• August/September 2020
  • Vol. 21, No. 6

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After Years of Doing It Wrong as a Judge…l Know We Can Do Better!

Written by Judge William Thorne, retired state and tribal court judge and Pomo/Coast Miwok tribal member

It is sometimes said that a system is perfectly designed to deliver exactly the results we get. If so, we need a better-designed system to help the families struggling with adequately caring for their children. After 40 years as a judge, I can attest that we can—we must—do better.

There are so many studies documenting the poor outcomes for children who wind up in the foster care system that none of us would willingly let our children, or any child we truly care about, find their way into it. Yet, in too many places in this country, foster care is the system's primary response to inadequate or abusive parenting. For too many decades, I was a participant in that response, comforted by the idea that I was "saving" a child. It wasn't until I started looking at the outcomes for those children that I realized I was doing little to improve the lives of those children and their families. Instead, I was setting them on a trajectory that too often led to intergenerational failure. As long as I didn't look too far into the future, I could sleep well at night knowing I had helped rescue a child. By the time I was done, I realized I had been seeing second-, third-, and even fourth-generation children in foster care, which meant we had been failing for generations.

Today, we are facing a reckoning that is long overdue. We are challenged to look not at our good intentions or beliefs but at the actual outcomes of our actions and judgments. The burden of our child welfare system failures rests all too often on Black, Brown, Native, and poor families. The outcomes for them are significantly worse. All our rationalizations and excuses won't change the very real impact of what we do.

The permutations of the system are many, but the result is almost universal. Foster care should not be a preferred intervention strategy, and the services and goals of the system are misdirected. There are tragic short-term and long-term outcomes associated with our child welfare system. We need to stop pretending otherwise. We need to stop blaming the families for the fact that we as professionals are not getting the job done right.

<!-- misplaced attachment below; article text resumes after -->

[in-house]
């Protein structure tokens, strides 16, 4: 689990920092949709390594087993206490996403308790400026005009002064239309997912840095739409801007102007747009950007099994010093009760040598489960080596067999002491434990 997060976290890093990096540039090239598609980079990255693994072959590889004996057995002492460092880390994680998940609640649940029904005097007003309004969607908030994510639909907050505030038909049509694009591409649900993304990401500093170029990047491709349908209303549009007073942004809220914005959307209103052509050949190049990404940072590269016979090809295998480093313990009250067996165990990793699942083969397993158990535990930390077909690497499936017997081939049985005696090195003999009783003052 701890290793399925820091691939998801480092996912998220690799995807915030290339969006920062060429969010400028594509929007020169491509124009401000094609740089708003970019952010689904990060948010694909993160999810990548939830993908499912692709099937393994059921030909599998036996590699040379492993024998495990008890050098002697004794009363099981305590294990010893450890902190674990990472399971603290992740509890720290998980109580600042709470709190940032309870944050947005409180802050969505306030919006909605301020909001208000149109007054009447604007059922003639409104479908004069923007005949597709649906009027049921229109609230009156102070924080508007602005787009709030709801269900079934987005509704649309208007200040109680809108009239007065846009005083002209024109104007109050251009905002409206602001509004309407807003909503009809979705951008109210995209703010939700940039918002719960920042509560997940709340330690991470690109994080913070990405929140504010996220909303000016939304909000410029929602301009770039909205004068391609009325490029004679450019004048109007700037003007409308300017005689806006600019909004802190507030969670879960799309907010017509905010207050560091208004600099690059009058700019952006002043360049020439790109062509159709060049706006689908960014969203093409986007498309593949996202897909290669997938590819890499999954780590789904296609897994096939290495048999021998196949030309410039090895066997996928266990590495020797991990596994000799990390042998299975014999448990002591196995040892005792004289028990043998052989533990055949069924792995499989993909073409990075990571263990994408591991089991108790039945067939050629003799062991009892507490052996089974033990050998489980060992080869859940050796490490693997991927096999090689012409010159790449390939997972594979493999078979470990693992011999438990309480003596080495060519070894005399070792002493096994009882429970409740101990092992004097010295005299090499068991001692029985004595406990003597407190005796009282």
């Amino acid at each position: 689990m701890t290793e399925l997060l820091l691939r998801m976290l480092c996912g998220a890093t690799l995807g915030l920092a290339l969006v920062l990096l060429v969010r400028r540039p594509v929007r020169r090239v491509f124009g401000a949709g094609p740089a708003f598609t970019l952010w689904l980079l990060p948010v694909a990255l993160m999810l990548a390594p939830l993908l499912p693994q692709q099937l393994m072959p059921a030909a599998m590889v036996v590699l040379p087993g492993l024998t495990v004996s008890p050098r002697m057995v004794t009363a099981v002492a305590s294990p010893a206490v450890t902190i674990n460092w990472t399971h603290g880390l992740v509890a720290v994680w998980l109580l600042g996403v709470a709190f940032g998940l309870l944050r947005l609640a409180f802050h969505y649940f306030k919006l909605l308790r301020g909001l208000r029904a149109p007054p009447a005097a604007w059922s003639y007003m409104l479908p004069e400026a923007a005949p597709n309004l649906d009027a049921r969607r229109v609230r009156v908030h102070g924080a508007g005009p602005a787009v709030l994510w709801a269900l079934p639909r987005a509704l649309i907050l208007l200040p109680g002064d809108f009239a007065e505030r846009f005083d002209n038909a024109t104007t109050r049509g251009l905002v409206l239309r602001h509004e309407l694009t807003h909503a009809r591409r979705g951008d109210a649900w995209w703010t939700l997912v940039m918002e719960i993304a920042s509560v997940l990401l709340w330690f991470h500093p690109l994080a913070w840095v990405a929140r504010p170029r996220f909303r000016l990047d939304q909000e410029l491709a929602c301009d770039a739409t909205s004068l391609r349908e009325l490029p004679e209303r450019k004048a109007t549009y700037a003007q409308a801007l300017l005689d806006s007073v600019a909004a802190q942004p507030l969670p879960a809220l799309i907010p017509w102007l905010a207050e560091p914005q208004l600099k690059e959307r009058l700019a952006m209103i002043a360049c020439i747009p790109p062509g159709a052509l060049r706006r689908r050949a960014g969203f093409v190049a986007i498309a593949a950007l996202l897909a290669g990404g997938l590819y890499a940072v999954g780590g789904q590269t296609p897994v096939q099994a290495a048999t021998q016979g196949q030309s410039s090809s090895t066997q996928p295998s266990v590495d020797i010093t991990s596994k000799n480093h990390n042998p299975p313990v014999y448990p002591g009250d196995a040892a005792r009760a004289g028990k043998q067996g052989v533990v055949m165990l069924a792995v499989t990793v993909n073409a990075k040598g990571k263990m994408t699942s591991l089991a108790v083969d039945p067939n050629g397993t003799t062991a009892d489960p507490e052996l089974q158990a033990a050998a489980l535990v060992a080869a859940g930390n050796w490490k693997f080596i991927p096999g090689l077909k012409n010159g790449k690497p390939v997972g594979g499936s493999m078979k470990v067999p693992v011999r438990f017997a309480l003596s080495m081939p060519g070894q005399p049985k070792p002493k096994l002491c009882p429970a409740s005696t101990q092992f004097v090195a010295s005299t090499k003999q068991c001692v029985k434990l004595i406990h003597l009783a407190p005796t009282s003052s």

But all is not lost. Success is possible! Sometimes, success is found in places you might not expect. For example, there is a program in southern California serving a consortium of seven Indian tribes. Fifteen years ago, they had 487 children in state-run foster care. Today, they have 14 children in care. They achieved that result by reorienting their family support system. They didn't just offer "services" to families "at risk." Instead, they offered events, services, and engagement to the entire community and then took special efforts to make sure the at-risk families were a part of, not separate from, the community. They approached the families as they would their own, sometimes referring to it as My Two Aunties. In other words, being both supportive and correcting in the way aunties have traditionally been rather than treating parents and families as case files or clients.

Too often, our system has been more than ready to offer moral judgement along with minimal services. How much better would it be to be supportive and nurturing while guiding and supporting change? And success becomes contagious. In those same tribal communities, relatives of struggling parents are now hauling their family members into the tribal family services offices knowing that they won't be met with threats or judgement. Instead, they know that the professionals there will respond with help that most likely will prevent a crisis from occurring or help them weather the storm successfully.

The response to the COVID-19 pandemic has demonstrated that systems can change when they need to. Our system NEEDS to change.

If we can't truly believe that their own families are the best place for children, we need to go do something else. Build bridges, design rockets, paint or draw, or compose. Our families need people who believe in them and are willing to help, not judge. What would we demand if these were our own families? What would we demand if these families mattered?
 

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